Follow the outline below

mimi2

Senior Member
vietnam vietnamese
Hi,
"Follow the outline below"
I undertand that "follow" means "go behind someone or something".
But how can I understand it in this case?
Thanks for help.
 
  • mimi2

    Senior Member
    vietnam vietnamese
    Hi, bibliolept.
    Thank you very much.
    Does it mean that you should do exactly as the outline/the map/the recipe ... shows you?
     

    Harry Batt

    Senior Member
    USA English
    A university subject is often so broad that its instruction often includes lecture, discussions, text book, supplemental reading and some quizs; all followed by an exam. In order to limit the student to a prescribed study of the subject the professor often furnishes an outline of the course so that the student has a way of measuring the way he ought to study. As pointed out by biblio the outline would be an instructive way of guiding the student. For example, the history instructor can focus the students' attention on the economic features of the Great Depression with his outline; saving the student a lot of time and effort by not including the social features.
     

    Bookworm123

    Senior Member
    USA English
    A university subject is often so broad that its instruction often includes lectures, discussions, textbooks, supplemental reading and some quizzes; all followed by an exam. In order to limit the student to a prescribed study of the subject, the professor often furnishes (provides works better) an outline of the course so that the student has a way of measuring the way he ought to study. As pointed out by biblio, the outline would be an instructive way of guiding the student. For example, the history instructor can focus the students' attention on the economic features of the Great Depression with his outline; saving the student a lot of time and effort by not including the social features.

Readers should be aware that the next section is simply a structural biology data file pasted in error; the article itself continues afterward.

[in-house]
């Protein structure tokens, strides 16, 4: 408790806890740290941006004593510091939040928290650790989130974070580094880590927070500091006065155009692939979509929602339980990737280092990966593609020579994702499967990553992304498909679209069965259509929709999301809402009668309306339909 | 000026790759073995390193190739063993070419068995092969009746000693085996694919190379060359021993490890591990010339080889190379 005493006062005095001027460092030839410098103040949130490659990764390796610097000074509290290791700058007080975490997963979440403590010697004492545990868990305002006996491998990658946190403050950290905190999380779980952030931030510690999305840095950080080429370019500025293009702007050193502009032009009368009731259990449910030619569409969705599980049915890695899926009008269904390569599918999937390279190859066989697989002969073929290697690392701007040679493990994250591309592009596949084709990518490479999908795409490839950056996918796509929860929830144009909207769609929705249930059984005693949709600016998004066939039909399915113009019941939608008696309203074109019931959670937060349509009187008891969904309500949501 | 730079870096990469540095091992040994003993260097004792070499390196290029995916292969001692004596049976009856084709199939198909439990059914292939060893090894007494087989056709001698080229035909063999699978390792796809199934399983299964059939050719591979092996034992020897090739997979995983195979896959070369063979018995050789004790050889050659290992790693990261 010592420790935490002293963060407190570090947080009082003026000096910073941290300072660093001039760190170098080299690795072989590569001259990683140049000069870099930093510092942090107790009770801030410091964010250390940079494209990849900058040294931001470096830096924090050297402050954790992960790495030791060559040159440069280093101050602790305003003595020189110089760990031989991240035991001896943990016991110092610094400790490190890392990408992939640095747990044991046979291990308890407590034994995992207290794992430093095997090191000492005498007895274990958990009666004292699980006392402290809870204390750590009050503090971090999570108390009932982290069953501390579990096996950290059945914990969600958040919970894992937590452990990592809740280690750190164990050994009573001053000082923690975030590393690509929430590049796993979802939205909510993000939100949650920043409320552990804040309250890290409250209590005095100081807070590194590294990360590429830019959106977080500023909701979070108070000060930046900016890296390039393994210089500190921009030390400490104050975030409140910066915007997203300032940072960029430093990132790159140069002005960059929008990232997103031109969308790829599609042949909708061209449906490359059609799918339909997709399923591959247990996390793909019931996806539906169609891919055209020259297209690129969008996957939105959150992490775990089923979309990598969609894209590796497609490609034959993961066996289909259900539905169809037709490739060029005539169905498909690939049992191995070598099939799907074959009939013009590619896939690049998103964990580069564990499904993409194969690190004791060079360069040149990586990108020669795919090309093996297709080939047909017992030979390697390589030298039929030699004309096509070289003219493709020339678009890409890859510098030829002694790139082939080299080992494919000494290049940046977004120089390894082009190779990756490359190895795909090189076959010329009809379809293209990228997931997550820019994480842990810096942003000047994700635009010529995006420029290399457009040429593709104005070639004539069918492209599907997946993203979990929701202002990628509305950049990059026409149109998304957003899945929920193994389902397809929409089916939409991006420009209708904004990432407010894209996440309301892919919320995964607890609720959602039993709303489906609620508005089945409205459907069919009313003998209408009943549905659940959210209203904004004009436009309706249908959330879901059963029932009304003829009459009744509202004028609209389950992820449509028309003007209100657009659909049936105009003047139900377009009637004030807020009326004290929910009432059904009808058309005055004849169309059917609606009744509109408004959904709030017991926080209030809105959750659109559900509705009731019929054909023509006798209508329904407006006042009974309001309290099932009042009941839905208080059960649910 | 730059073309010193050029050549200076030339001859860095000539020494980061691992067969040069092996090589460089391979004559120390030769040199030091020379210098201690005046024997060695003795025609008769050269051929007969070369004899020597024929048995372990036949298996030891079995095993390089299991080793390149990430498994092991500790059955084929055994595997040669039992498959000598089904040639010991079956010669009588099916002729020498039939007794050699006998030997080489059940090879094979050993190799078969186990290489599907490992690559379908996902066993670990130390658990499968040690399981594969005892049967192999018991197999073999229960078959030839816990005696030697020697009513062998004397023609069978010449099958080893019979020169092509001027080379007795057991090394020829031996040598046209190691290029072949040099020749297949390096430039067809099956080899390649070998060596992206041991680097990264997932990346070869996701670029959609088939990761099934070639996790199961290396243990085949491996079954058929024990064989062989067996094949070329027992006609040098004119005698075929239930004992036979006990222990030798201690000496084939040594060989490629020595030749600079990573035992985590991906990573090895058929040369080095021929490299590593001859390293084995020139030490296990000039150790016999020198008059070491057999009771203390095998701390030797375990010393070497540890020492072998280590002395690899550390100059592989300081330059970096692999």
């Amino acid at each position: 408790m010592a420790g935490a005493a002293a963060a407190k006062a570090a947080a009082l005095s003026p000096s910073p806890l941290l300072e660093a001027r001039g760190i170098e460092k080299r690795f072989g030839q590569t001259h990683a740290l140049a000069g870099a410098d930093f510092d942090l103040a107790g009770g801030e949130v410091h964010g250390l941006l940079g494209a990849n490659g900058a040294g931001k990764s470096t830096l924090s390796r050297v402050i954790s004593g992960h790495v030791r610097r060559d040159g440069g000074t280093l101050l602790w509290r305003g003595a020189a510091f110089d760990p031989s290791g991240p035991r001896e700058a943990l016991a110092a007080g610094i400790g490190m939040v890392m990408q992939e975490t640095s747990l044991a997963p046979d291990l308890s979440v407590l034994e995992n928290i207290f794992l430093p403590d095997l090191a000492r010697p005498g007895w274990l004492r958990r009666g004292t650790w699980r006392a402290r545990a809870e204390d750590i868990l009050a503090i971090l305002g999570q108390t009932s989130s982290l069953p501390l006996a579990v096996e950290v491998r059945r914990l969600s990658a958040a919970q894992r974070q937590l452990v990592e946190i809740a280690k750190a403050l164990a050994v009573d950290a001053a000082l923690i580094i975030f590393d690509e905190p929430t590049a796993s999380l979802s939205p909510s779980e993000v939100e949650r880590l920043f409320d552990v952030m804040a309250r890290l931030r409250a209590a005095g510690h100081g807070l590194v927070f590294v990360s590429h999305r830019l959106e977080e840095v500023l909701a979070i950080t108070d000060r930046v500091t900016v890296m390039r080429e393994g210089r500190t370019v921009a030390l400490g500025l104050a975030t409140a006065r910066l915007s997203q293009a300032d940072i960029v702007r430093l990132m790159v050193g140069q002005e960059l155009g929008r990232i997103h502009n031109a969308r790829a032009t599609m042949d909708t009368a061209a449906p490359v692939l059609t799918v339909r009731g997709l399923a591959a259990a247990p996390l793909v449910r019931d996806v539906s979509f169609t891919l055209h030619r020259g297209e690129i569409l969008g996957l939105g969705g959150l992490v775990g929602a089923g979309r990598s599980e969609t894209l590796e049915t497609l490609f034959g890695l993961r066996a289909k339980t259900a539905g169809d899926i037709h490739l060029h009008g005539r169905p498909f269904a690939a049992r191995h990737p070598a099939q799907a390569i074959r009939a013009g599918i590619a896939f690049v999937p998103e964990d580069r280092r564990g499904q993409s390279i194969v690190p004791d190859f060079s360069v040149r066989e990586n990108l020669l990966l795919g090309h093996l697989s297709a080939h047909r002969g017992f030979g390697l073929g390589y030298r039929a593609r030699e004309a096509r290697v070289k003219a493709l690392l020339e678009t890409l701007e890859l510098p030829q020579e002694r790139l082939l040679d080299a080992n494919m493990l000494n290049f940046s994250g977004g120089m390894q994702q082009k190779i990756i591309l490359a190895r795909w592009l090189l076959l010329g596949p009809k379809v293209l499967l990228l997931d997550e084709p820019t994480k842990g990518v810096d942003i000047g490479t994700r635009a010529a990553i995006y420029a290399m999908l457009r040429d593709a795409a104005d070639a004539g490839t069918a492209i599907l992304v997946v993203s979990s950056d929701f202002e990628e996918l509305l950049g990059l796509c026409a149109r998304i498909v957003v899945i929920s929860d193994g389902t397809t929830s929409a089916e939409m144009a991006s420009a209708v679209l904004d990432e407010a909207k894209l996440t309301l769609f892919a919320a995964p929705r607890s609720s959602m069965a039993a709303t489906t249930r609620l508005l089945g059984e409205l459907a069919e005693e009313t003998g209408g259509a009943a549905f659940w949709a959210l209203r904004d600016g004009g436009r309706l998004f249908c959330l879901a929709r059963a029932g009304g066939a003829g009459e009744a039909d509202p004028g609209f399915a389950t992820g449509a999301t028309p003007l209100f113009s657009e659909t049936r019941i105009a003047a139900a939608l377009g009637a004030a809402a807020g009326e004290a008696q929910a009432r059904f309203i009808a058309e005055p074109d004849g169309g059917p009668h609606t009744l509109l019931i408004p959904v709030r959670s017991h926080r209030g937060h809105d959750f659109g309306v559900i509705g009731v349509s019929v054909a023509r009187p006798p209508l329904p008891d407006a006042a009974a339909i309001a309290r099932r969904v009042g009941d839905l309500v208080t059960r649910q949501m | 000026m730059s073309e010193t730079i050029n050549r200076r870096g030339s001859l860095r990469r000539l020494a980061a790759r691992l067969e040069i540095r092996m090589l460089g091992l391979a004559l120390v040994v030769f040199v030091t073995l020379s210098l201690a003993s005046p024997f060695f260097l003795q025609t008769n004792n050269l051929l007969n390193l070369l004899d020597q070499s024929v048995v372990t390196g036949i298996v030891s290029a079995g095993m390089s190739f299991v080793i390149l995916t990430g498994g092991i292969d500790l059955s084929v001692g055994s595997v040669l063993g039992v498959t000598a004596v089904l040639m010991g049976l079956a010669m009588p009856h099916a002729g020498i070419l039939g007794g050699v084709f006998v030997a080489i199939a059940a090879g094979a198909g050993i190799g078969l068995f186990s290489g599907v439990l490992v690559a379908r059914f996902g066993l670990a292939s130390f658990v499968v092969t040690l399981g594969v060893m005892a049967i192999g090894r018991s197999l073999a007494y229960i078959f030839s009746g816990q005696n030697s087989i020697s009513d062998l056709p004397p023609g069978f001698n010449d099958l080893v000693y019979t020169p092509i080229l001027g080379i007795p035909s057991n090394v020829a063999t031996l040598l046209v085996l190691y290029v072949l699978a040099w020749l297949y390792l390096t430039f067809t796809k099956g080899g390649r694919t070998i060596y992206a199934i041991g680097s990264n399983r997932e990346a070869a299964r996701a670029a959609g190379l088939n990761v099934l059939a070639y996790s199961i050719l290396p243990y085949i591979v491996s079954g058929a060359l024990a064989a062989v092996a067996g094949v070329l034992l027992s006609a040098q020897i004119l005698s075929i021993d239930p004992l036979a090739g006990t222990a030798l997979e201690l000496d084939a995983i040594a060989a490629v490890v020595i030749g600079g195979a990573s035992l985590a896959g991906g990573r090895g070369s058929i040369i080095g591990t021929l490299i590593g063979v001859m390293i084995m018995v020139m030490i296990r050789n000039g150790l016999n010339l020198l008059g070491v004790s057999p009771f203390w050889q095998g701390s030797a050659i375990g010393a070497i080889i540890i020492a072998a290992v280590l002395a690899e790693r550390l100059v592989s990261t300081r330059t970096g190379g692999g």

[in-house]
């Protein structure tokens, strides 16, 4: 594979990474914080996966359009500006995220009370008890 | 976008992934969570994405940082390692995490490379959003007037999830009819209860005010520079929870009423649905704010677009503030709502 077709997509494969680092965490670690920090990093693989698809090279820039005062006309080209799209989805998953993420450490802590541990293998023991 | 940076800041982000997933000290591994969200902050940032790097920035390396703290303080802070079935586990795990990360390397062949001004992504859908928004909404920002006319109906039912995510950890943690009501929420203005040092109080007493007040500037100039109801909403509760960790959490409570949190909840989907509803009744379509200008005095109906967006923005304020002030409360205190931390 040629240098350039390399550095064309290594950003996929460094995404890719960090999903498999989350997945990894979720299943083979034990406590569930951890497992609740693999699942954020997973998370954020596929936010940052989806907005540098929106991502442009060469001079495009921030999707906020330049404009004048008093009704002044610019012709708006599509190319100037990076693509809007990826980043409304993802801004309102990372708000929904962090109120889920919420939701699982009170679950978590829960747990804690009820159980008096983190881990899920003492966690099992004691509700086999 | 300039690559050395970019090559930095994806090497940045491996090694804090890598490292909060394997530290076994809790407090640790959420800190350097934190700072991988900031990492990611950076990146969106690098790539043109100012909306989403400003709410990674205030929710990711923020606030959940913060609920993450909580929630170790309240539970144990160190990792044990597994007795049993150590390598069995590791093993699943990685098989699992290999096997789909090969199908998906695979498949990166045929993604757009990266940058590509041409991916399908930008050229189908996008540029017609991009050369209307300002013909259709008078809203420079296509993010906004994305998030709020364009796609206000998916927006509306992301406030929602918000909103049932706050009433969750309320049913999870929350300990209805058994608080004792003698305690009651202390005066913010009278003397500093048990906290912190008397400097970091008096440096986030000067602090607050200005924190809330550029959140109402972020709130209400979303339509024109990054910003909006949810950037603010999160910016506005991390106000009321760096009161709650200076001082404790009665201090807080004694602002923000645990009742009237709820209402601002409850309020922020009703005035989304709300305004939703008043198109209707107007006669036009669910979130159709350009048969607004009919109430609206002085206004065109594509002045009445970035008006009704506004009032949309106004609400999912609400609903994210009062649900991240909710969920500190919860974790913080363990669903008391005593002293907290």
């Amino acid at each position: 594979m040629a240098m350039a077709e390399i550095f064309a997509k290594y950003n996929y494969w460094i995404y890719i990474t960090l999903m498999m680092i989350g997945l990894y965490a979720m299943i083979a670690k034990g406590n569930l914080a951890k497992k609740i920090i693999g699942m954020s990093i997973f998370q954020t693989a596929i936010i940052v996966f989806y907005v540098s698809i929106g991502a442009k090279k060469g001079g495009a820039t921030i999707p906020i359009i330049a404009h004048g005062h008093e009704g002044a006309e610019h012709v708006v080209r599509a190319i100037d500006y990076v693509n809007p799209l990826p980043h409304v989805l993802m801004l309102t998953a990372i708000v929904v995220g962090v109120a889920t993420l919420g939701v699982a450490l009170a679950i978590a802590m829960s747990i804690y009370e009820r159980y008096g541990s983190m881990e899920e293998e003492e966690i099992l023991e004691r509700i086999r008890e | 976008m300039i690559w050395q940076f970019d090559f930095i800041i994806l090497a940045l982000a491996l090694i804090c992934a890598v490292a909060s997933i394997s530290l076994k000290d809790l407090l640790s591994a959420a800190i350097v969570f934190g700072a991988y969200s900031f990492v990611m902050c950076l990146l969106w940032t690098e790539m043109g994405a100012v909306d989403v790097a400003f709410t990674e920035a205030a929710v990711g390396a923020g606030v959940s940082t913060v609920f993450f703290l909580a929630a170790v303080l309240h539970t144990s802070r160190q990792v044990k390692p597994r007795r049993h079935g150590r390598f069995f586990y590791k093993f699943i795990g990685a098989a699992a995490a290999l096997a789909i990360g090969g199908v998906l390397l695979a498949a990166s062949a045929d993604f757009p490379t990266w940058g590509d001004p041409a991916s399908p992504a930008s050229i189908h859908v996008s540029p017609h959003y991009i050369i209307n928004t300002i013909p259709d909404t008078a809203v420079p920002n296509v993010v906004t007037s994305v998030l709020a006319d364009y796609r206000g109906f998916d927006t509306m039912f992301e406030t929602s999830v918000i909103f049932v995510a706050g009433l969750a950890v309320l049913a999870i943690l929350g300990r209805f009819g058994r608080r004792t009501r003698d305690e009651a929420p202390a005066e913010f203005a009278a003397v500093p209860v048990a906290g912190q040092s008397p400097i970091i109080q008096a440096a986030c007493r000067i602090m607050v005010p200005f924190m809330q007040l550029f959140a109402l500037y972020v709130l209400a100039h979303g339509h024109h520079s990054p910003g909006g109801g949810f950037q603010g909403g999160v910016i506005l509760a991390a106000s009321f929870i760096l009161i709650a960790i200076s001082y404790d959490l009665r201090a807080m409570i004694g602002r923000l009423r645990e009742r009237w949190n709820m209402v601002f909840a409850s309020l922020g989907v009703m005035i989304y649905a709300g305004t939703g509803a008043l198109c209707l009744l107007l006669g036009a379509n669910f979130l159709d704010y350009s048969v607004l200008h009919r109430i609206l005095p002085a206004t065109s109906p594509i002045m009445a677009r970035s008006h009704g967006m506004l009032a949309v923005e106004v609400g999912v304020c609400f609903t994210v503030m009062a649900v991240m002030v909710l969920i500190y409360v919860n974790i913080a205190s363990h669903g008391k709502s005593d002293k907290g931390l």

Sorry for being such a perfectionist! We're all here to learn!
     

    Harry Batt

    Senior Member
    USA English
    Hello Worm. Sorry for being such a [perfectionist!] snob. I can also furnish a few substitutions where they do the most good. We're all here to learn! If we're here to learn lets take a moment to discuss that lecture in the singular is a style of instruction. That's the way I wrote it and if perfection is adding an s to pluralize it, you don't know perfection from a hole in the ground. Learn to convey what I think you mean. Provides better? I think you meant that your taste would be provides and not furnishes. How about we scrub both words and get down to plain English and have the instructor "give" an outline.
    I hate to ask you this but do you have anything constructive to add to the question in the thread?
     

    Bookworm123

    Senior Member
    USA English
    If you read my post I said "provides works better". Please make sure that you read what I had corrected before you snap back at me. Thanks. The main reason I corrected your writing was because you had spelled quizzes like this: "quizs". Unfortunately, I believe that correct spelling is a requirement here--check the rules yourself. I'm also sorry if you orginially meant lecture, and not the plural "lectures". However, if we are here to teach and help those not native to English, I suggest we can at least give them responses with correctly spelled words.
     

    Harry Batt

    Senior Member
    USA English
    Worm, I hold the WRC record for typos. Now if you are here for whatever reason it is much more effective if you take a gander at a couple rules. First, the moderators frown on using bold type and capital letters to sound out. Second, the WRC provides private messages to handle discrepancies and any other issues between subscribers. If you had a complaint about my post the method was available.
     
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